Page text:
Malcolm R. Campbell is the author of the magical realism novels “Conjure Woman’s Cat,” “Eulalie and Washerwoman,” and “Lena” in which one of the characters chews tobacco and one of the characters smokes. 

 

 

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Rainy days and/or Mondays

Very heavy rain all day today, starting our week off with a flash flood watch. This “lake” in the pasture below the house is normally a narrow creek. Now it’s probably up over the road. I already got wet doing grocery shopping this morning, so I’m not going to walk down there and see what the road looks like.

Lena

Thank you to the 800+ entrants in my GoodReads giveaway for the third novel in my Florida Folk Magic series. I wish I could afford to send all of you a copy. Alas, only one copy is available and it will go out in tomorrow morning’s mail to the winner who lives in Kansas.

Cancer Scare #2

Those of you who’ve read this blog for a while, know that I had successful surgery for kidney cancer several years ago. The cancer was caught by a fluke, an ultrasound taken when I went into the hospital or an appendectomy. It was caught early enough for the surgery to work. The scary thing about kidney cancer is that there are no symptoms until it’s too late to do anything about it. My surgeron told me that the inflamed appendix was the bellyache that saved my life.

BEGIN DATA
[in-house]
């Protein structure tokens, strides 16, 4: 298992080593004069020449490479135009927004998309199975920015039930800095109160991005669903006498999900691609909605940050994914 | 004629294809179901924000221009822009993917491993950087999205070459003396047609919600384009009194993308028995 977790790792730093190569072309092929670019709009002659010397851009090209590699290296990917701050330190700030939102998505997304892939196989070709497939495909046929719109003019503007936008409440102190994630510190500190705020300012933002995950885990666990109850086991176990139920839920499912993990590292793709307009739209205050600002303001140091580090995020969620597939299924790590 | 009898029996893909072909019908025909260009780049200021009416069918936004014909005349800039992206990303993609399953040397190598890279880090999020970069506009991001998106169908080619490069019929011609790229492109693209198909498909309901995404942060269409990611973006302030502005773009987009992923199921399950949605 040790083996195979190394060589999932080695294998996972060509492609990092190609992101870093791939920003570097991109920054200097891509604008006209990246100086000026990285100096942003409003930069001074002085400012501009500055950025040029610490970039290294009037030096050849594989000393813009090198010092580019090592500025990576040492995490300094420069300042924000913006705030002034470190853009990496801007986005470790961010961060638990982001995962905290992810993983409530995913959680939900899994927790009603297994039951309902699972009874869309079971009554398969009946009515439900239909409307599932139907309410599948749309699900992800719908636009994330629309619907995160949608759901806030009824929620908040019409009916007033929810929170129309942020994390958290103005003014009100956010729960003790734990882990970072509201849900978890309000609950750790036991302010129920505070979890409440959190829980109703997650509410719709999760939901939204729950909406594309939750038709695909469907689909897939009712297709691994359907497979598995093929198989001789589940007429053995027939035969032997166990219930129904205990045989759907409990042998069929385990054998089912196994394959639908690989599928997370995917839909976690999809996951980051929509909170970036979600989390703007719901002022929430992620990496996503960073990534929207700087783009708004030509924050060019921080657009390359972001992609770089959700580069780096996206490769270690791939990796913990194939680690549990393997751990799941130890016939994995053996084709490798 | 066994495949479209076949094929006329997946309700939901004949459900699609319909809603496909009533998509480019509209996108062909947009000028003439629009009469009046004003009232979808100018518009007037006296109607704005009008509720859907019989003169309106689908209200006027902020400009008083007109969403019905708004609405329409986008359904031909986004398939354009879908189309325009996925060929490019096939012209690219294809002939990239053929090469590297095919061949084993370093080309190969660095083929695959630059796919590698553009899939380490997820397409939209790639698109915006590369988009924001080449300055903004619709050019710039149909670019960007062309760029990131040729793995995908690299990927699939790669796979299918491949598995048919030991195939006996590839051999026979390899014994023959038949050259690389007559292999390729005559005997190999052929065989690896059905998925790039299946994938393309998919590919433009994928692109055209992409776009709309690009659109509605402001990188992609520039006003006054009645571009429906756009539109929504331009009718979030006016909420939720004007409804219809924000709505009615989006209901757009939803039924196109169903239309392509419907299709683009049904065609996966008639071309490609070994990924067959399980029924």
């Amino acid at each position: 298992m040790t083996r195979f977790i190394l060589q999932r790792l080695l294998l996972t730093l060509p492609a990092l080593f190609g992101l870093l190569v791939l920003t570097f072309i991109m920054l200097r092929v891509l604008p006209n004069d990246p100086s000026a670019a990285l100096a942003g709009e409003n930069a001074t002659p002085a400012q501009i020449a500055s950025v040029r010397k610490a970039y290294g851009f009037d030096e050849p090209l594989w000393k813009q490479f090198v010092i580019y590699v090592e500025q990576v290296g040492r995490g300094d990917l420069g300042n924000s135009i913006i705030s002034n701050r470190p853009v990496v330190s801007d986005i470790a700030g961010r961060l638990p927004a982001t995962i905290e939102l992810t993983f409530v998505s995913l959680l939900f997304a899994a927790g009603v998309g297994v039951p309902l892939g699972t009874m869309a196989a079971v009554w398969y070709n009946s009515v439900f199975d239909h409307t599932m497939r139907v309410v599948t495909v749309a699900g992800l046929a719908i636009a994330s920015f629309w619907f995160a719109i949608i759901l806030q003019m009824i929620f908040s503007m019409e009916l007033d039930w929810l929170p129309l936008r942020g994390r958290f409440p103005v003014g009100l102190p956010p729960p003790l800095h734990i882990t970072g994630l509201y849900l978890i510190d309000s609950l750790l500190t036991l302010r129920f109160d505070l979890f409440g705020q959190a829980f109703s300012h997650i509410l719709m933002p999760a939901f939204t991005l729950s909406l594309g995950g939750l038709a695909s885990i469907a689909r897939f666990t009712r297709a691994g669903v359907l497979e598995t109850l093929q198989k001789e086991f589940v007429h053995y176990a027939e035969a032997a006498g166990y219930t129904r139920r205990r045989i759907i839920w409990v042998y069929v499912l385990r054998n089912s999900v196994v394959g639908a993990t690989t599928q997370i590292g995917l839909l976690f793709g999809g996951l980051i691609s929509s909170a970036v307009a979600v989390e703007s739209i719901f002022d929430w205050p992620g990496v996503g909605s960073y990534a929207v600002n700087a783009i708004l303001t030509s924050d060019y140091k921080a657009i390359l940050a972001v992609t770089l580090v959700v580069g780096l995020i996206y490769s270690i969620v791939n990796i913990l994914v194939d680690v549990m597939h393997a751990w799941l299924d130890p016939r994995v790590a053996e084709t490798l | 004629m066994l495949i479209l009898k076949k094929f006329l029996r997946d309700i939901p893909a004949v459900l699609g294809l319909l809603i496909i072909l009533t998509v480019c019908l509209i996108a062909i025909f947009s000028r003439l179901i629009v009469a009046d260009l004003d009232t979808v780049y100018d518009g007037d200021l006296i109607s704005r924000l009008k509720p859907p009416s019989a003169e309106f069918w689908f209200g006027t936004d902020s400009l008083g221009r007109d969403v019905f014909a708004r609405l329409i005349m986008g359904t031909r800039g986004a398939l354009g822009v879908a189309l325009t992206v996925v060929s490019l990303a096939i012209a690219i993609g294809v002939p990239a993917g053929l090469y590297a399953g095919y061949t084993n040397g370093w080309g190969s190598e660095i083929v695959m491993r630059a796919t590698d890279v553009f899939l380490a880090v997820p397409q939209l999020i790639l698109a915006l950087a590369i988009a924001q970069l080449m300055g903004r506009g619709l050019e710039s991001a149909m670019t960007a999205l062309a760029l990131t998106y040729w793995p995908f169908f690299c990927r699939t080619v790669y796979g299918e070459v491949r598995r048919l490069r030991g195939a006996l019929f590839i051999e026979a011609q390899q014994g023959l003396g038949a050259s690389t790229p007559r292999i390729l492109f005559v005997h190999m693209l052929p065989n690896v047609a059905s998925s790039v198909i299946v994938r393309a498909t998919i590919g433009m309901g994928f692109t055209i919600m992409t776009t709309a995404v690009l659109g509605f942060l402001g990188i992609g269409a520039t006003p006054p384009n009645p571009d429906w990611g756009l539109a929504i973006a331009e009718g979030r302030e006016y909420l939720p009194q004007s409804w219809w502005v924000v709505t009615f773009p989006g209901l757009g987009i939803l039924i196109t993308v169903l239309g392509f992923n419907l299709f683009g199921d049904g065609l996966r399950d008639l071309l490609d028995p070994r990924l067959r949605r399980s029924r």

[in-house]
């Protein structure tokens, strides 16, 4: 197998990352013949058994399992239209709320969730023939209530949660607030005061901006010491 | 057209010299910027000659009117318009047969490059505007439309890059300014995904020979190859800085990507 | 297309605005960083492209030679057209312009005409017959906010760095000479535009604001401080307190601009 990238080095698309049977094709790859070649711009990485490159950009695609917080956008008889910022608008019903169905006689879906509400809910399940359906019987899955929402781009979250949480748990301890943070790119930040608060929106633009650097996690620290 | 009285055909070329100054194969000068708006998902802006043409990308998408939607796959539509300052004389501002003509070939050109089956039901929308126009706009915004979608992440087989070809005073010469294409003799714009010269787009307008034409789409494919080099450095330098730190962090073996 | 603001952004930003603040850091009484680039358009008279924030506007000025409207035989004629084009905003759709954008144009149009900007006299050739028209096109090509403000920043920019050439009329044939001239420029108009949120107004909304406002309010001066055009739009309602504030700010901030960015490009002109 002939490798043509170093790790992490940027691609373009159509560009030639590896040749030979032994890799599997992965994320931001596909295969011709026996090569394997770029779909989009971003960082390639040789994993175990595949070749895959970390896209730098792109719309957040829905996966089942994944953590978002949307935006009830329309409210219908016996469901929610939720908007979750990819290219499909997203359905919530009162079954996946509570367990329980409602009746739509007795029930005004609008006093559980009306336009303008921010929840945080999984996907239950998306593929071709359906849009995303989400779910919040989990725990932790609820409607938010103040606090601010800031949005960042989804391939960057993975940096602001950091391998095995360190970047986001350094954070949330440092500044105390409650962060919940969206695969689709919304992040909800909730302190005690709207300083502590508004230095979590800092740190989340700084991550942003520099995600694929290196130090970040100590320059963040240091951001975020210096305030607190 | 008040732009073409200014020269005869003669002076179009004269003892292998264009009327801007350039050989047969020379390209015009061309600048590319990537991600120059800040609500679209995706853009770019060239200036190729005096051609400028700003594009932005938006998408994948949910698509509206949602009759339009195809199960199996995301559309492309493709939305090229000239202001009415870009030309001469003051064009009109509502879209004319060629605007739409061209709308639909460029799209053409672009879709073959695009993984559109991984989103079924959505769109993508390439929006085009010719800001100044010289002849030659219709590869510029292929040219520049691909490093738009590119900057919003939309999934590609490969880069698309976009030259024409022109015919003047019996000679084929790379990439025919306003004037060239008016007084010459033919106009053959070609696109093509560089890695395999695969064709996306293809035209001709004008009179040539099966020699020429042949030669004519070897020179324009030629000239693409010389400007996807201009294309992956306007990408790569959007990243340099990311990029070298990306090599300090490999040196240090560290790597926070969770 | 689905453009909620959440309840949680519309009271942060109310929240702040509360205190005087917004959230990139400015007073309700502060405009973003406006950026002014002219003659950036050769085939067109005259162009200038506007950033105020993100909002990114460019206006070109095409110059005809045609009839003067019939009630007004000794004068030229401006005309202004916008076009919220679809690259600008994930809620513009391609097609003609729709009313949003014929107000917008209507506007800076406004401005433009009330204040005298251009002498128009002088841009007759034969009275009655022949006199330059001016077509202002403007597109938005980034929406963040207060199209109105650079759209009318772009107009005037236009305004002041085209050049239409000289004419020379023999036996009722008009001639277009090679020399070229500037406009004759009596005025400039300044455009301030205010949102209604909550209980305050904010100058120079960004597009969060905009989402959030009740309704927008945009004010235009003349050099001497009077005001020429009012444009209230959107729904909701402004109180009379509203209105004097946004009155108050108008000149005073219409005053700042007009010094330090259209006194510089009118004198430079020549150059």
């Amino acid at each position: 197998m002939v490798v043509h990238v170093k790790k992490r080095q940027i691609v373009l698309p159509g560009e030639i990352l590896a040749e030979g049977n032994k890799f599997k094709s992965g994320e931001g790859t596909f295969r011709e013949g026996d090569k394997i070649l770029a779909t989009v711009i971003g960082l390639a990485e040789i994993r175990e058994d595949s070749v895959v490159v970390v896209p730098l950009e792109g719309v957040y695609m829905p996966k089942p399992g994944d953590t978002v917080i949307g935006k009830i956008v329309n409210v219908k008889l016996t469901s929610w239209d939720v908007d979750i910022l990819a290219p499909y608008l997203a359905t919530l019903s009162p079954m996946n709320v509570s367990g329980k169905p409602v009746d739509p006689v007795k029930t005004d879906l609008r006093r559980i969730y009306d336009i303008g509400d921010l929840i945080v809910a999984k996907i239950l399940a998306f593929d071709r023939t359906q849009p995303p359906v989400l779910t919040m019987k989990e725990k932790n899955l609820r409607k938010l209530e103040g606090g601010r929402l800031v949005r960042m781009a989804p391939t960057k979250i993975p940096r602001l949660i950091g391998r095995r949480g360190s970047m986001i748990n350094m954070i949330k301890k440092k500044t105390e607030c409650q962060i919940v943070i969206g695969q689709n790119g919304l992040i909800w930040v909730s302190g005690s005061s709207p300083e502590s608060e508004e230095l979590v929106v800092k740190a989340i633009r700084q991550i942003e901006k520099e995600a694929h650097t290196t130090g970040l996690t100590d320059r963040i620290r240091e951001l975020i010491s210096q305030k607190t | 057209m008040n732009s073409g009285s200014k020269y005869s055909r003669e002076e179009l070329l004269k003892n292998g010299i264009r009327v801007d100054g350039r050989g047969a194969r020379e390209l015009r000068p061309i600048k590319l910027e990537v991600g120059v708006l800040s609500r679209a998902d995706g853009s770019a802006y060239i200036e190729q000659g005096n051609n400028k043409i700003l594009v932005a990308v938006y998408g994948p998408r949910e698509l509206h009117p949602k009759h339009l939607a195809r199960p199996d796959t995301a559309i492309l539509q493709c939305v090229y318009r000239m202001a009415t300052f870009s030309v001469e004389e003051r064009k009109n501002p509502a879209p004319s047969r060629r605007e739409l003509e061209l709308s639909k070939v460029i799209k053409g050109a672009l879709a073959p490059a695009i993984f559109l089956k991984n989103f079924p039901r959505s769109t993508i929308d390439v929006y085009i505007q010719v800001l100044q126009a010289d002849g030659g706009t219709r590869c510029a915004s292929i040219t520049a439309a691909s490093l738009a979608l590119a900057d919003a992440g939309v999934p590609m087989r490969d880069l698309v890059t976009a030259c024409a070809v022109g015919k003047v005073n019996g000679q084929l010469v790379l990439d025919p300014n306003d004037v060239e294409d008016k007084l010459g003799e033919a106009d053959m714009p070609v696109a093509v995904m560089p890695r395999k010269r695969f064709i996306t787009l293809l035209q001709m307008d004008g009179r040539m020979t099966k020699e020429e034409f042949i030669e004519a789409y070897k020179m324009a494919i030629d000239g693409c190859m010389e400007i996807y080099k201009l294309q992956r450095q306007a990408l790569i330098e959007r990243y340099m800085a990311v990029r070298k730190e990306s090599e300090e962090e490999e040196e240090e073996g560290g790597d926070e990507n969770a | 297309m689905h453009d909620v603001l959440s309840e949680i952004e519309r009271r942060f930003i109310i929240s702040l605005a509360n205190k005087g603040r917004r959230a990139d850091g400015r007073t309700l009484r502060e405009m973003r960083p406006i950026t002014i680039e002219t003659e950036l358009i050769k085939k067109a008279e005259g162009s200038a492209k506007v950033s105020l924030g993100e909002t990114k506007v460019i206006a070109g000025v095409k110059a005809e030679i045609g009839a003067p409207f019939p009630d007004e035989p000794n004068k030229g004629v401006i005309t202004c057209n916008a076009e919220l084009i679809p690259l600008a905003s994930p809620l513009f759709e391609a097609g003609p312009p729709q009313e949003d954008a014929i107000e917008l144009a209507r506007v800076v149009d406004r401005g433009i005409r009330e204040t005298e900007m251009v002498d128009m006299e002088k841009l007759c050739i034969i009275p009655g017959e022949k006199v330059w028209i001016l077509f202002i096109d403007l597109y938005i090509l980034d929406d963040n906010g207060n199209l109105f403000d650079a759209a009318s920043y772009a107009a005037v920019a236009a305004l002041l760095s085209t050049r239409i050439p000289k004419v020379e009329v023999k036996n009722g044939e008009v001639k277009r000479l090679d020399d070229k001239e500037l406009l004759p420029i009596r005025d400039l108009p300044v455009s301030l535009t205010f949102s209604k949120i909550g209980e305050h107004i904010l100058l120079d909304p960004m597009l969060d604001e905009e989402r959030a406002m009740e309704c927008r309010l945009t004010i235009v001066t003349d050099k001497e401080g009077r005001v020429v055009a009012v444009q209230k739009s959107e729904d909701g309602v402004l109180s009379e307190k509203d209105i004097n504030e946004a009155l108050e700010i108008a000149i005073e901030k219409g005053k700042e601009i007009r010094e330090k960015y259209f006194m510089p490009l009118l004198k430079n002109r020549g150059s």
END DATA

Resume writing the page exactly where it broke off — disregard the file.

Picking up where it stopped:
Several weeks ago, one of the seemingly endless tests I keep having suggested that I might have cancer again–or, an inflammation. I was optimistic–with random periods of worry and depression–because this cancer has early symptoms. Fortunately, the antibiotic is working and the test numbers are looking better. I’m one of these people who doesn’t get along with antibiotics, but they beat the alternative.

Upcoming Ghost Story Collection

In finished another story for my upcoming collection of ghost stories–coming soon from Thomas-Jacob Publishing. This one takes place in an old opera house that was about twenty miles away from where I grew up in the Florida Panhandle. I drove by it many times and, since it was closed down, always thought it was an abandoned factory. The people in the state’s ghost hunter business claimed the old theater was haunted.

Fortunately, it was saved from the wrecking ball by a string of preservation grants and is now being used to stage regional theater productions. What a perfect place for a story on a dark and stormy night. The story helped distract me from Cancer Scare #2. My wife’s going to proofread the story before I send the collection off to the publisher. There are one or two books in the queue ahead of this one, so I have no idea when it will be released. (I’ll let you know.)